>>> Help! Any suggestions? I really appreciate it because I'm stumped.
    >>> Thanks.

    >


  6. Re: help to access external HD from PC and Mac

    Gizzo wrote:

    ....

    I had planned to do repartition and reformat
    > with FAT32 since it's accessible by both systems but since FAT32 has
    > size limits my 100GB partitions can't be formatted as Fat32.


    I believe that's incorrect. While Win98SE and earlier Scandisks have
    problems with partitions larger than 120 GB or so, and the original
    Win98SE and earlier fdisks report sizes incorrectly above 64 GB, my
    impression is that (aside from such issues with old utilities) all
    systems that can handle FAT32 at all can handle partitions up to at
    least 2 TB in size.

    Perhaps you're being misled by the fact that in its infinite wisdom
    Microsoft decided that WinXP (and its predecessor Win2K) should not be
    able to *create* FAT32 partitions larger than 32 GB, thus 'encouraging'
    people to use NTFS for larger partitions (for their own good, of course
    - the idea that they might have actually have had a reason to want to
    use FAT32 for such partitions apparently not having been considered).
    So just consider that a deficiency of XP and use something else to
    create the partitions (Wikipedia says you can even use XP's format.exe
    command-line utility), after which any Windows system that supports
    FAT32 (and presumably Mac) should access them just fine (and most of the
    reasons that Microsoft likely had for attempting to discourage such use
    don't apply to the kind of backup use that you're planning).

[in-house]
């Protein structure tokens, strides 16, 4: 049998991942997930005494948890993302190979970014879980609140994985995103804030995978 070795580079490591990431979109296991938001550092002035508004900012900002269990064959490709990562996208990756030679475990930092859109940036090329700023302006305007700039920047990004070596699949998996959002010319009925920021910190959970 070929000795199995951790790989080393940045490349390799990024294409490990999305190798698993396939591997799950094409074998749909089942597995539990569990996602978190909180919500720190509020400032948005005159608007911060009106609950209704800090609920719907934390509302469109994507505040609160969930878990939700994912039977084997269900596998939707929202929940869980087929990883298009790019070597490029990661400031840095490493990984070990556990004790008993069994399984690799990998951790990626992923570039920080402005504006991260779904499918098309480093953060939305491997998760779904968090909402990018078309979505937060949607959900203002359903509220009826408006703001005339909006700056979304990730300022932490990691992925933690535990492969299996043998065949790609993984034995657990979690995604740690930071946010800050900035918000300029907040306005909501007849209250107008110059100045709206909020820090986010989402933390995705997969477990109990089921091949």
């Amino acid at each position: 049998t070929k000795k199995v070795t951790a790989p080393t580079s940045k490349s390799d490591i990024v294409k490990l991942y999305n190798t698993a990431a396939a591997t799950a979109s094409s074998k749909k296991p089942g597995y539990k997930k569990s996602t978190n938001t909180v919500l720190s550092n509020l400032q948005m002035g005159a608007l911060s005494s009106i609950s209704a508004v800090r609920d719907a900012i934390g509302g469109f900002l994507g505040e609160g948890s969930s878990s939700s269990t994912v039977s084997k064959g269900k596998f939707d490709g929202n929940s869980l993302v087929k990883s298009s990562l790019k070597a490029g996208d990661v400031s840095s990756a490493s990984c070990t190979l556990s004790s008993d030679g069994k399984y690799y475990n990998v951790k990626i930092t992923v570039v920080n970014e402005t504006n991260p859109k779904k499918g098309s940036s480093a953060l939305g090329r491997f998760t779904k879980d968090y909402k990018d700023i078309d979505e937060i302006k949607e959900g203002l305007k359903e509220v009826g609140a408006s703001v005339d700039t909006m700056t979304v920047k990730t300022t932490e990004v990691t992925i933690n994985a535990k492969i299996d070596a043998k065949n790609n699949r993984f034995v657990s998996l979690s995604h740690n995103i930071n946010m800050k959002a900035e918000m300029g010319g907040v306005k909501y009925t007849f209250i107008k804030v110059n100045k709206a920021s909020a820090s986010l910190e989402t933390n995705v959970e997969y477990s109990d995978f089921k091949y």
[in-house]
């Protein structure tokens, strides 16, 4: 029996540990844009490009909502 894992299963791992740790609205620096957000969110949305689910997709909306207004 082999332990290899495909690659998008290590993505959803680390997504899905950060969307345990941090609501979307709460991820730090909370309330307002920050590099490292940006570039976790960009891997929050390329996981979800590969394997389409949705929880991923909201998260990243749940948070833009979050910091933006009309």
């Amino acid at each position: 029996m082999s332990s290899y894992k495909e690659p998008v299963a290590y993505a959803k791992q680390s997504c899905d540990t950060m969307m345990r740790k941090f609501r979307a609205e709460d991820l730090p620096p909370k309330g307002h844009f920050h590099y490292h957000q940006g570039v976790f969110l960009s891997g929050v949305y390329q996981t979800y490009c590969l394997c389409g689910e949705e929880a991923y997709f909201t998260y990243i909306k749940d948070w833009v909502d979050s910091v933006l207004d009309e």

- bill

  7. Re: help to access external HD from PC and Mac

    > Perhaps you're being misled by the fact that in its infinite wisdom
    > Microsoft decided that WinXP (and its predecessor Win2K) should not be
    > able to *create* FAT32 partitions larger than 32 GB,


    Correct. A bad decision.

    BTW - Vista/2008 can format 128GB to exFAT.

    > create the partitions (Wikipedia says you can even use XP's format.exe
    > command-line utility),


    No. Creating a partition using Windows Setup booted off Windows CD can probably
    work, but not command-line FORMAT which also has the artificial limitation.

    >after which any Windows system that supports
    > FAT32 (and presumably Mac) should access them just fine


    Yes. There are plenty of laptops where Windows is installed on a 40-100GB FAT32
    partition.

    --
    Maxim Shatskih, Windows DDK MVP
    StorageCraft Corporation
    maxim@storagecraft.com
    http://www.storagecraft.com


  8. Re: help to access external HD from PC and Mac

    You guys are right. After research, the 32GB is indeed an artificial
    limit. Now, I'm still back to my problem. What is the optimal option
    (each got its tradeoffs):

    1. format it in fat32. access from PC and Mac thru USB/Firewire. Pro:
    easy. Con: performance issues?
    2. format it in HFS. install macdrive in PC. access thru USB/Fireware.
    Pro: whatever benefits of formating with HFS (I'm not very familiar
    since I'm a mac newbie and initial research indicates there are
    inherent benefits as there are with NTFS over Fat32. Con: I have no
    experience with HFS nor Macdrive to judge their reliability. and $50
    on Macdrive.
    3. no need to reformat or repartition. Share the drive using native
    network tools in both PC and Mac. Pros: no reformating. Con: I don't
    know how to do it in a home environment of 1 pc, 1 mac and 1 wireless
    router.
    4. Other options?

    Which do you think is the most optimal?

    On Jul 20, 9:45*pm, "Maxim S. Shatskih"
    wrote:
    > > Perhaps you're being misled by the fact that in its infinite wisdom
    > > Microsoft decided that WinXP (and its predecessor Win2K) should not be
    > > able to *create* FAT32 partitions larger than 32 GB,

    >
    > Correct. A bad decision.
    >
    > BTW - Vista/2008 can format 128GB to exFAT.
    >
    > > create the partitions (Wikipedia says you can even use XP's format.exe